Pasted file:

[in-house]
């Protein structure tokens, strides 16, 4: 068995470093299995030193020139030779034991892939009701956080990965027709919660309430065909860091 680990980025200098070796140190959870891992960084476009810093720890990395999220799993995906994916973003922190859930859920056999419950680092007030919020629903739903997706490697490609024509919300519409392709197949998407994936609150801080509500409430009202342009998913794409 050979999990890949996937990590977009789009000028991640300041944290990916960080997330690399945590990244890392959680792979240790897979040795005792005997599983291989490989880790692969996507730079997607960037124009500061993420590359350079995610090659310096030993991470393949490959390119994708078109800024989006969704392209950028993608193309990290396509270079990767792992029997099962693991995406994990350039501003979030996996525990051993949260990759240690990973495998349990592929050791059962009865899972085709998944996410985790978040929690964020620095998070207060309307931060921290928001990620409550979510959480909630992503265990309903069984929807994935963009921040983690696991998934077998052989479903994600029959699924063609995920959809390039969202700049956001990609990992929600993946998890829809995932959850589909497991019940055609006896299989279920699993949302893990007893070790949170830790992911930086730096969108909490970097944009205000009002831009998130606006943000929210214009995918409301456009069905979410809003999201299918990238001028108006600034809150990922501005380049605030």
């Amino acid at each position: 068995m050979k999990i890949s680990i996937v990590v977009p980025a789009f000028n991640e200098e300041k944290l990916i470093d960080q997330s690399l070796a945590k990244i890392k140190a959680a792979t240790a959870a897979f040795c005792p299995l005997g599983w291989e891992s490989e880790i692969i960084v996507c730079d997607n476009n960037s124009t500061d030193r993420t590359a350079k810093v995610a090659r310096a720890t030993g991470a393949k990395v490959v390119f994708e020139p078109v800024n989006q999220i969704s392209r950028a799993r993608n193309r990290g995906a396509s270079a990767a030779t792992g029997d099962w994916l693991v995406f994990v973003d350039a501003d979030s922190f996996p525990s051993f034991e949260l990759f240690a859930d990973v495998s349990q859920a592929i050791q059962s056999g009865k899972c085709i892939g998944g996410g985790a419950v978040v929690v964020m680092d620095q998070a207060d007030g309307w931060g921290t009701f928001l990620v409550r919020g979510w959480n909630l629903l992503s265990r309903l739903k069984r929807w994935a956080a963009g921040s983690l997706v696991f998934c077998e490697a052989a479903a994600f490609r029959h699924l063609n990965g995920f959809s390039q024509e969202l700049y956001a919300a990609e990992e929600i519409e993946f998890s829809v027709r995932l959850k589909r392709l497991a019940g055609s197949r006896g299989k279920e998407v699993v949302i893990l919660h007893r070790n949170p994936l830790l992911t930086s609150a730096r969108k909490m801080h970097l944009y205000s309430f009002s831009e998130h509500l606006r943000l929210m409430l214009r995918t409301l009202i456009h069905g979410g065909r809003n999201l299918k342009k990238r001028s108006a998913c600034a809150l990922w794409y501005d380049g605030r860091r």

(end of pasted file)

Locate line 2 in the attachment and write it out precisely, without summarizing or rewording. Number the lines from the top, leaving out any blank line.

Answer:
């Protein structure tokens, strides 16, 4: 068995470093299995030193020139030779034991892939009701956080990965027709919660309430065909860091 680990980025200098070796140190959870891992960084476009810093720890990395999220799993995906994916973003922190859930859920056999419950680092007030919020629903739903997706490697490609024509919300519409392709197949998407994936609150801080509500409430009202342009998913794409 050979999990890949996937990590977009789009000028991640300041944290990916960080997330690399945590990244890392959680792979240790897979040795005792005997599983291989490989880790692969996507730079997607960037124009500061993420590359350079995610090659310096030993991470393949490959390119994708078109800024989006969704392209950028993608193309990290396509270079990767792992029997099962693991995406994990350039501003979030996996525990051993949260990759240690990973495998349990592929050791059962009865899972085709998944996410985790978040929690964020620095998070207060309307931060921290928001990620409550979510959480909630992503265990309903069984929807994935963009921040983690696991998934077998052989479903994600029959699924063609995920959809390039969202700049956001990609990992929600993946998890829809995932959850589909497991019940055609006896299989279920699993949302893990007893070790949170830790992911930086730096969108909490970097944009205000009002831009998130606006943000929210214009995918409301456009069905979410809003999201299918990238001028108006600034809150990922501005380049605030």